Interconnection lines 20 employ wire bonding 16 to connect to interface board 12. Wire bonding 16 is protected by an epoxy resin or other electrically insulated material. The height of wire bonding 16 should be lower than the top of the test head 18. This ensures that wire bonding 16 will not touch the integrated circuit during testing. The height of the bonding pads 17 to which wire bonding 16 connects, should also be lower than the height of metal bumps 22. To accommodate this design, the high performance test head 18 of the present invention employs a cut out edge at compliant material layer 26. Etching compliant material layer 26 with a conventional semiconductor device fabrication etching process can produce the desired edge cut out.
In a preferred embodiment of the present invention, interconnection line 20 has a thickness of 1 to 11/2 μm, and may be a gold or other material having similar conductive properties. Metal bumps 22 have a height of approximately 2 mils and are of tungstenized gold. Compliant layer 26 is a polyimide layer having a thickness of approximately 2 μm. Ground plane 28 is of a gold material approximately 1 μm thick. Foundation plate 30 is quartz wafer approximately 10-20 mils thick. Other materials that provide both the translucent character of a quartz and rigid support structure necessary to support polyimide layer 26 are equally useful for this purpose.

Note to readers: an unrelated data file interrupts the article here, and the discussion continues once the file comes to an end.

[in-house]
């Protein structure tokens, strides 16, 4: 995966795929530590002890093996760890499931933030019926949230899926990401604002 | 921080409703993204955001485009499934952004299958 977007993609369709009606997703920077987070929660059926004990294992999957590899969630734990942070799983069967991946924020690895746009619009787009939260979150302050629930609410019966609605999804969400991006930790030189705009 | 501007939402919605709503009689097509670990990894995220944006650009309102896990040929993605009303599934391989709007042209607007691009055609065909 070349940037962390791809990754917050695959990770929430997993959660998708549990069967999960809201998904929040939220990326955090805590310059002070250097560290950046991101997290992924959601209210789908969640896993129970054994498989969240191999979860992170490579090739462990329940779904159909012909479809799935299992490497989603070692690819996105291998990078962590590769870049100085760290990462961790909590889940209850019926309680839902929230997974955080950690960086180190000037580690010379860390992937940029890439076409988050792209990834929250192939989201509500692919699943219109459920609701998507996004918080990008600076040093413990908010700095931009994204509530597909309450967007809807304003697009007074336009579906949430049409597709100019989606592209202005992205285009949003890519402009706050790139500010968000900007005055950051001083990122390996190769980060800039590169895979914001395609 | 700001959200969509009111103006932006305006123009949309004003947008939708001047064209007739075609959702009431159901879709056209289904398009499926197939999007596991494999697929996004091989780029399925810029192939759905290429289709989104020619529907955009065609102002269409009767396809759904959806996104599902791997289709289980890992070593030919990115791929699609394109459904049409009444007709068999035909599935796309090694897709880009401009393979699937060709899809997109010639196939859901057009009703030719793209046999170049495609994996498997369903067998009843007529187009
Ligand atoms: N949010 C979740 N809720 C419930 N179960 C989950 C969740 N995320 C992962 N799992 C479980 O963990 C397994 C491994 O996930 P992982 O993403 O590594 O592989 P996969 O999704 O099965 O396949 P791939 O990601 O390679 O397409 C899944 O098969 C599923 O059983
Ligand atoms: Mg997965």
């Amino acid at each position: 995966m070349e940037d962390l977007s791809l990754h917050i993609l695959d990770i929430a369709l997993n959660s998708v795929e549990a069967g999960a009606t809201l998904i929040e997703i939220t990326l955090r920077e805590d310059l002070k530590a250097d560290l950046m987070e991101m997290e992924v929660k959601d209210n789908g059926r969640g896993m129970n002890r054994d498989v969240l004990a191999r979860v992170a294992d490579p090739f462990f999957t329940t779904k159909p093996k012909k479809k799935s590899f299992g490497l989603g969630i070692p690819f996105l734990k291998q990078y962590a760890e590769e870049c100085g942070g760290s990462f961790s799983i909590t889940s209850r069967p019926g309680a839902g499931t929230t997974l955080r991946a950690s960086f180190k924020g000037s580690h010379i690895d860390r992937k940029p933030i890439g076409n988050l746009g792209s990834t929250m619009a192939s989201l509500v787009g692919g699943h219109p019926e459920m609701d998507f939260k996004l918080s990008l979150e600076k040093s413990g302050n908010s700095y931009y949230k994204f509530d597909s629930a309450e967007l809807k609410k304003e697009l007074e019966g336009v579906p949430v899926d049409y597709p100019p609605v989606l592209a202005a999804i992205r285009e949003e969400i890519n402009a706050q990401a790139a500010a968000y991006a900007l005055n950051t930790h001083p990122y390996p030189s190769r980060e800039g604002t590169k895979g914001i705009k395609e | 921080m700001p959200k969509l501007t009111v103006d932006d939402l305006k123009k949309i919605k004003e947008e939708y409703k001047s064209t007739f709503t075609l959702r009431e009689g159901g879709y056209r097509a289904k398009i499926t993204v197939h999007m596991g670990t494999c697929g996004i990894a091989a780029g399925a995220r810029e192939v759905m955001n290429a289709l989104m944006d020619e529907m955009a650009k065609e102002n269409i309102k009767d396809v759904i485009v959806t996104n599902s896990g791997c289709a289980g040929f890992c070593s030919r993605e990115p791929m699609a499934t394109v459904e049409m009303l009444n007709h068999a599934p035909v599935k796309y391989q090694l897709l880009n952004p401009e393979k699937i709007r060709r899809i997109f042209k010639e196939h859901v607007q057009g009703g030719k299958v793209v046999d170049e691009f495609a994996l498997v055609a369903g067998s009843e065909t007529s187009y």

Compliant material layer 26 provides for planarity adjustments of test head 16 to ensure positive engagement of metal bumps 22 with test pads of the integrated circuit. Because compliant material layer 26 is a resilient material that absorbs minor variations in planarizing and contact bump height, the need for adjustments throughout the entire lifecycle of the probe card is virtually eliminated. While compliant layer 26 comprises polyimide in the preferred embodiment, it may be formed of any electrically-insulated compliant material that has the necessary compliant or resilient properties to assure positive contact of metal bumps 22 with the integrated circuit test pads.